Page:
A study found the formation of plastic-rock hybrids in the intertidal zone of remote beaches of Aves Island in the Andaman archipelago. This is a first record of these hybrid rocks, known as plastiglomerates, from India. Samples from the island that were analysed contained polyethylene and polyvinyl chloride. Incineration of plastic litter could have led to their formation. The impact of plastiglomerates on marine ecosystems is yet to be understood as research on plastiglomerates is an emerging field.
A new study by the Indian Institute of Science Education and Research, Kolkata, found the first record of plastiglomerates in the Indian sub-continent on Aves Island in the Andaman archipelago. The samples studied contained polyethylene and polyvinyl chloride mixed with rock and sand, and were possibly a result of solid waste burning in the open.
The impact of plastic on geological processes is little known and its presence in the formation of rocks is a relatively new form of plastic pollution. Plastiglomerates or plastic-rock hybrids are formed when plastic pollution mixes with organic or inorganic material and forms rocks through geological processes.
In May 2022, the researchers stumbled upon samples during a coastal monitoring survey of intertidal sandy beaches. Located at 3.5 kilometres east of Mayabunder, a town in the north Andaman district, Aves Island harbours mangroves, coral reefs, seaweed and rocky outcrops. On analysing the samples, a single plastiglomerate composed of green polyethylene and black polyvinyl chloride plastic material, was found.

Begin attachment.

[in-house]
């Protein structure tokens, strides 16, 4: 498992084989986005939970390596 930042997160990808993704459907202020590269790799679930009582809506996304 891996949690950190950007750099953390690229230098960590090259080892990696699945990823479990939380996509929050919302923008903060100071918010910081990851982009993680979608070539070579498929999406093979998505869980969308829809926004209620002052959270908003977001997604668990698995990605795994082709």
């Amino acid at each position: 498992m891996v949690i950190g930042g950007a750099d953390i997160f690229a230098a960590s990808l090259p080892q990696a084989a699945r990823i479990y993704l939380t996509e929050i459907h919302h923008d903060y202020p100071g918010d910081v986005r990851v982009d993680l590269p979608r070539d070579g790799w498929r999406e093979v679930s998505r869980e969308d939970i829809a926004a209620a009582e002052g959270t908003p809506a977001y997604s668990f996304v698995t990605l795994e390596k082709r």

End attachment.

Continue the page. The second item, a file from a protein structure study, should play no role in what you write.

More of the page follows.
Prasun Goswami, the lead author of the study, published in March this year, explained how these hybrid forms of plastic and rock are formed when the former, in the form of burnt litter, mixes with conglomerates, which are sedimentary rock made up of fragments like pebbles, sand, and silt. “If benthic organisms such as mussels or shrimp inadvertently ingest plastiglomerates, it will definitely have a toxicological effect on them,” Goswami said…
Image at top: Rocks called “plastiglomerates” – because they are made of a mixture of sedimentary granules and other debris held together by plastic, mainly fishing nets – have been found in Brazil’s volcanic Trindade Island. Researchers view this as evidence of humans’ growing influence over the earth’s geological cycles (screenshot taken from Global News video “Mutated “plastic rocks” discovered on remote Brazilian island,” March 23, 2023, via Youtube).
Additional Articles and Media:
‘Terrifying’ plastic rock finding: Pollution is embedded in this Brazilian island’s geology – USA Today
New plastic pollution formed by fire looks like rocks – National Geographic
Rocks Made of Plastic Found on Hawaiian Beach – USA Today
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